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A biomechanical comparison of volar locked plating of intra-articular distal radius fractures: use of 4 versus 7 screws for distal fixation.

PURPOSE: To determine whether the number of distal locking screws significantly affects stability of a cadaveric simulated distal radius fracture fixed with a volar locking plate.

METHODS: We created AO/ASIF type C2 fractures in 10 matched pairs of human fresh-frozen cadaveric wrists and then fixed them using volar locking plates. The number of distal locking screws used was 4 screws or 7 screws in each wrist of the matched pair. We loaded the stabilized fractures cyclically to simulate 6 weeks of postoperative stressing during a therapy protocol and then loaded them to failure. Failure was defined as 2 mm or more of displacement of any fracture fragment as recorded by differential variable reluctance transducers.

RESULTS: No wrists failed during the cyclic loading portion for either the 4- or 7-screw construct. The average initial stiffness of the 7-screw construct was 69 N/mm (± 38) versus 48 N/mm (± 14) for the 4-screw construct. The average failure load for the 7-screw construct was 139 N (± 78) versus 108 N (± 18) for the 4-screw construct. Neither of these differences was statistically significant.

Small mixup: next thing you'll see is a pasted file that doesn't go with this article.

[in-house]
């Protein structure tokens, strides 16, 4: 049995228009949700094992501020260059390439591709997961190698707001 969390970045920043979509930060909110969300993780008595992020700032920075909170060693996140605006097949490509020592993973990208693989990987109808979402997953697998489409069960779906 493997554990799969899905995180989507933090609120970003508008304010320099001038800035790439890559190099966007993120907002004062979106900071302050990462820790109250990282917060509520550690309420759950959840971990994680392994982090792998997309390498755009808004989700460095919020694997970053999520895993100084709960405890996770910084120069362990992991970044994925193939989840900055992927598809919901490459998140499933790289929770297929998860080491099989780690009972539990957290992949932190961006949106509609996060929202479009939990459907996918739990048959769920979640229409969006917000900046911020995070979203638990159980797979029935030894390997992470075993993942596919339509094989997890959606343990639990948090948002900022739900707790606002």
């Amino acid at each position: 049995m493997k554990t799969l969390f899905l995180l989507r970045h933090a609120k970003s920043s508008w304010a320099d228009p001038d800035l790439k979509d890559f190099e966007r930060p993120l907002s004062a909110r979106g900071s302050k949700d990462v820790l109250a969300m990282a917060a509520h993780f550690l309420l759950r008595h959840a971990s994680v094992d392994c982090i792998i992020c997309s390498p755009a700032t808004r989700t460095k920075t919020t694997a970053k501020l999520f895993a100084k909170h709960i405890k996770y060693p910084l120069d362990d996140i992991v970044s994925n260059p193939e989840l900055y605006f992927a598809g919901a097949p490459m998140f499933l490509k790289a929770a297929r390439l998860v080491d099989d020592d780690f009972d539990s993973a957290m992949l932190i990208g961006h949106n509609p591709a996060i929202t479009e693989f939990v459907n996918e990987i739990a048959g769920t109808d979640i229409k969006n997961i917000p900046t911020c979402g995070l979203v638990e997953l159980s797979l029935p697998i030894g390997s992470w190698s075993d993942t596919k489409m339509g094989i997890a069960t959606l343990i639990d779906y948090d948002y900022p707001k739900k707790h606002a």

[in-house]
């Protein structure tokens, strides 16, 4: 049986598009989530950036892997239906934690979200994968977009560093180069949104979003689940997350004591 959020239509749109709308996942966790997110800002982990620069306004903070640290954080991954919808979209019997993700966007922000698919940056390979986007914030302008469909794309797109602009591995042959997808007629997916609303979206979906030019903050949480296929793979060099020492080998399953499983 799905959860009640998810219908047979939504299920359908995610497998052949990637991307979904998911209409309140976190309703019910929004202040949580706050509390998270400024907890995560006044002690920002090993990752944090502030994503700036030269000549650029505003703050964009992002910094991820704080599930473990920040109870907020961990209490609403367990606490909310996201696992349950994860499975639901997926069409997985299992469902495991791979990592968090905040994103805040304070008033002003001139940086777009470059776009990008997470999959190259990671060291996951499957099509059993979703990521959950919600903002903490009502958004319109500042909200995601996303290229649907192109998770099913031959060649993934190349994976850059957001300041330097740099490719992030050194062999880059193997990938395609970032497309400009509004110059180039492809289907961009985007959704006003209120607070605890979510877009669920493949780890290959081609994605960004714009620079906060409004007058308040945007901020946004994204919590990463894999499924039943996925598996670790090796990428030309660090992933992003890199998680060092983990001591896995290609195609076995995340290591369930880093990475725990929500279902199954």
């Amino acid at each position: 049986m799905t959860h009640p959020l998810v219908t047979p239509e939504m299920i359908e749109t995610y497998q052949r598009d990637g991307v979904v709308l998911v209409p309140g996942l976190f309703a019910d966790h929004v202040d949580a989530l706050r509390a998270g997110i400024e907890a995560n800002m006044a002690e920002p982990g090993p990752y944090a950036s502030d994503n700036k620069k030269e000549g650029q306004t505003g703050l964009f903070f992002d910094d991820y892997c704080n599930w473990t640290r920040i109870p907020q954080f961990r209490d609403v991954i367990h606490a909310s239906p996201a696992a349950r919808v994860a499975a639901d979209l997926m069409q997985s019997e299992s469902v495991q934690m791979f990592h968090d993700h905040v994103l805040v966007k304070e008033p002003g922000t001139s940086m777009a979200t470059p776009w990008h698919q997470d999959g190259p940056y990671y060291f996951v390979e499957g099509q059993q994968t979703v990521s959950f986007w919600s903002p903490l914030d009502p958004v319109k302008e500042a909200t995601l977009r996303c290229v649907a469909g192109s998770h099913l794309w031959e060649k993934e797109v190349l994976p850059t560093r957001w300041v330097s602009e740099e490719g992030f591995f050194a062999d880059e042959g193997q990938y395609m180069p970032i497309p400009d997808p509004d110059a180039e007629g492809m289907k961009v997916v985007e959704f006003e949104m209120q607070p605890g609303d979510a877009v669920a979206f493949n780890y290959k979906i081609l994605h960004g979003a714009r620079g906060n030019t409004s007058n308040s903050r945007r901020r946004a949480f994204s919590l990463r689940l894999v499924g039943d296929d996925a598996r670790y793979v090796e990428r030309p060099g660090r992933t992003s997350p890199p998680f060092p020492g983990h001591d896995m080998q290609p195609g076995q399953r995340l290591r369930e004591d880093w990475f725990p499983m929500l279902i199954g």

CONCLUSIONS: Although there was a trend toward increased initial stiffness and higher failure load in fractures fixed distally with 7 locking screws, the results were not statistically significant compared with fractures fixed with only 4 screws. Both constructs can withstand forces likely encountered in early therapy protocols.

CLINICAL RELEVANCE: The use of extra distal locking screws when fixing distal radius fractures increases expense and may increase the risk of complications, such as extensor tendon irritation or rupture.

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